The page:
Most of that fuel would come from forest-thinning projects on state and private land, but the company expects to acquire up to a quarter of its supply from Cibola National Forest, which makes some environmentalists nervous. "Creating an entirely new market force on public lands is not something we look forward to," says Bryan Bird of Forest Guardians. "It’s going to be a voracious monster that needs to be fed."
Todd Schulke of the Center for Biological Diversity also has reservations about the proposed plant, largely because it would use primarily piñon and juniper trees. The ecology of piñon-juniper woodlands is not as well understood as ponderosa pine forests, which are generally agreed to be overgrown with small trees. Yet Schulke believes that New Mexico’s biggest forest-health problem — too many trees — could be eased, at least for a few decades, by cutting trees for energy. "We have a big job in front of us — there’s tons of wood available," says Schulke. "But wood isn’t really a renewable resource in the Southwest. I see this as a one-shot deal."
New tools are available to assess wood supply. In northern New Mexico, the ForestERA program, run by biologists from Northern Arizona University, is analyzing conditions across 6 million acres in order to determine restoration priorities. That may help planners figure out what a truly sustainable wood harvest looks like.
For now, though, even apparently simple biomass projects can be hard to carry out. In southwest New Mexico, it has taken three years of pressure and about $750,000 in state funding to near the goal of installing a wood-heating boiler at Fort Bayard, a state hospital outside Silver City. That boiler should provide Gila WoodNet, a nonprofit that conducts forest thinning and economic development work in the area, with a vital new market. Burning an estimated 3,000 tons of wood chips a year instead of natural gas should pay for the installation of the new boiler within about seven years, Payne says.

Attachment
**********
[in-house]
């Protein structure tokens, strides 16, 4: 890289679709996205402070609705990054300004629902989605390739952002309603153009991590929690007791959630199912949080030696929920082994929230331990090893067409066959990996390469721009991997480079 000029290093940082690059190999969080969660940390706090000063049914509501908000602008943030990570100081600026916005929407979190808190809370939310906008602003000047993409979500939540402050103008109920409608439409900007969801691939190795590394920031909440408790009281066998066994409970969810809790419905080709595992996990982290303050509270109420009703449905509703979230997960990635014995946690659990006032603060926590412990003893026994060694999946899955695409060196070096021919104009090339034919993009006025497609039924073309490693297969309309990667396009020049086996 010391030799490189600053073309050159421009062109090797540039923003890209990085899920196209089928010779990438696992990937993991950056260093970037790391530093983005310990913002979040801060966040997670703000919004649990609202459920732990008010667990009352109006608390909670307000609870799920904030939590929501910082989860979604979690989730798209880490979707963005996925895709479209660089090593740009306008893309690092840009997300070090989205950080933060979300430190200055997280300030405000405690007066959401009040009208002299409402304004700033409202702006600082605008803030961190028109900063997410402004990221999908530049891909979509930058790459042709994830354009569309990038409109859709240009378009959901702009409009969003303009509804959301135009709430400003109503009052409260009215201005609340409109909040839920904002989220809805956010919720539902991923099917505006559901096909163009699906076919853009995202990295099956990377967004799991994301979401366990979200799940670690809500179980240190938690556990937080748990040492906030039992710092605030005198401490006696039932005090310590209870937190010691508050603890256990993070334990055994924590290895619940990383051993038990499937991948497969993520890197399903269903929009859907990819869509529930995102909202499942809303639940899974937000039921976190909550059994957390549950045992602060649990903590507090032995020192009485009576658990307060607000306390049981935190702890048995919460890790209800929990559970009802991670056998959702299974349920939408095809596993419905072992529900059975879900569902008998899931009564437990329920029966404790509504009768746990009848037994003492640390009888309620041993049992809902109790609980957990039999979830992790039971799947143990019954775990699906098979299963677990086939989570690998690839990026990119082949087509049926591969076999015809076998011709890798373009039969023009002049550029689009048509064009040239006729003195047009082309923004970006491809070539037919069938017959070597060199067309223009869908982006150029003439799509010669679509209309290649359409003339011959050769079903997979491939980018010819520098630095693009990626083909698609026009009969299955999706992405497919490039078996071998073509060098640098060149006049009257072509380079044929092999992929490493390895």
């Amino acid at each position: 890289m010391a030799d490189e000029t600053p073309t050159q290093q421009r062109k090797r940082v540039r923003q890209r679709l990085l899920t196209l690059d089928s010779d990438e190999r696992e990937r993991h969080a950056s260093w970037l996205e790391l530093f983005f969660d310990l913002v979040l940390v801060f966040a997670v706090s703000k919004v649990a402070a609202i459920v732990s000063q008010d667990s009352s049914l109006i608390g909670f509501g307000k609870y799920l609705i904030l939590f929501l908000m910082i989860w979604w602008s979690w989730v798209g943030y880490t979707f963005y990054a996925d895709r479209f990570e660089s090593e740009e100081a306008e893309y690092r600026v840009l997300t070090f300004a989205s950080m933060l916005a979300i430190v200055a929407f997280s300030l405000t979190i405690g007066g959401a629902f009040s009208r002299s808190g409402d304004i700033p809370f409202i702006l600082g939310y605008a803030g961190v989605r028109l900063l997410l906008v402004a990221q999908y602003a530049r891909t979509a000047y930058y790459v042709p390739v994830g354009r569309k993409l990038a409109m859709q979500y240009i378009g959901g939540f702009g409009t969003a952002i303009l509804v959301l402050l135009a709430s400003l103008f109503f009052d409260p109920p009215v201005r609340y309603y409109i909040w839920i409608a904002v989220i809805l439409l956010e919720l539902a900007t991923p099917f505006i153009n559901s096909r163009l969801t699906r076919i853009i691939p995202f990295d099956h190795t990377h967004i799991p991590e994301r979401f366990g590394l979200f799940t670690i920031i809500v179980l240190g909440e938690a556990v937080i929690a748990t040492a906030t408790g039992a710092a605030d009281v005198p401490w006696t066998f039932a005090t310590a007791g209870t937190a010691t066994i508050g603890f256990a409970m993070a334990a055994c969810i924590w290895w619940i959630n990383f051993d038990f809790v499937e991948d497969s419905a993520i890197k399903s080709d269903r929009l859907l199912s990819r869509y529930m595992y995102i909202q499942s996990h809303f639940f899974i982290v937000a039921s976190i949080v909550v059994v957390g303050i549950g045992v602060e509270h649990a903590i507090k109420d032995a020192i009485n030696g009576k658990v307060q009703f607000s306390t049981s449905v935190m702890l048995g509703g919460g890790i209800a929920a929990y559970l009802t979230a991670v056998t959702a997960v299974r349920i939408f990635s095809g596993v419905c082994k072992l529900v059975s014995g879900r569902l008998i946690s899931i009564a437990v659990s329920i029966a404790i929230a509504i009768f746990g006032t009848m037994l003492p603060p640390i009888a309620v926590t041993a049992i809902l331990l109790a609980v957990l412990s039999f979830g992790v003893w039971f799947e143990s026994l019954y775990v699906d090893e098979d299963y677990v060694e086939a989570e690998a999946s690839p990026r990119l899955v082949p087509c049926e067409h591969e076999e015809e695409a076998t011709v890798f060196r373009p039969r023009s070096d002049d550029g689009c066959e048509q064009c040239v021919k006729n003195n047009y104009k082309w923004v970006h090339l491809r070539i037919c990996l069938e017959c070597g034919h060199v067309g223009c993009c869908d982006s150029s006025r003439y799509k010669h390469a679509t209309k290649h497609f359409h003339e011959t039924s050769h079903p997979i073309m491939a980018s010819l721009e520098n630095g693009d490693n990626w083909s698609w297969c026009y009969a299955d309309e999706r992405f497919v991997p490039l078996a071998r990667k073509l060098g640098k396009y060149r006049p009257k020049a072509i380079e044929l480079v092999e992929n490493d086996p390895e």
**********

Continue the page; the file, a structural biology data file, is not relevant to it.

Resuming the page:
That’s a nice savings, says Gila WoodNet’s Gordon West, but what’s most important to the community is that "the state will spend that money in Grant County rather than paying it out to some company elsewhere." West says his group’s biggest challenge now is developing the economic infrastructure — from supplying the trees, to drying the wood to financing — to feed a biomass plant. "There are about 10 fronts you have to develop, and you have to work on all of them at once."
In the end, state — and eventually federal — initiatives will likely be needed to make biomass a viable energy source. New Mexico law requires the state’s utilities to produce at least 10 percent of the electricity they sell from renewable sources by 2011, and biomass could be a part of that mix.
Mark Sardella says biomass will eventually compete very well against traditional sources, such as natural gas. "Call your natural gas supplier and ask if you can lock in your current rate for even five years — you can’t do it," Sardella says. "Sure, there is risk in spending millions on new energy infrastructure, but you have to weigh that against the real risk of going bankrupt if you don’t change."
The Forest Service’s Jerry Payne has a useful metaphor for the challenge: "Using wood biomass is almost like the Wal-Mart effect," he says. "No, we’re not going to make a lot of money, but there’s a lot of product out there."
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In northern New Mexico, the Collaborative Forest Restoration Program brings Hispanic loggers and Anglo environmentalists together to work on creating healthy, sustainable forests and rural economies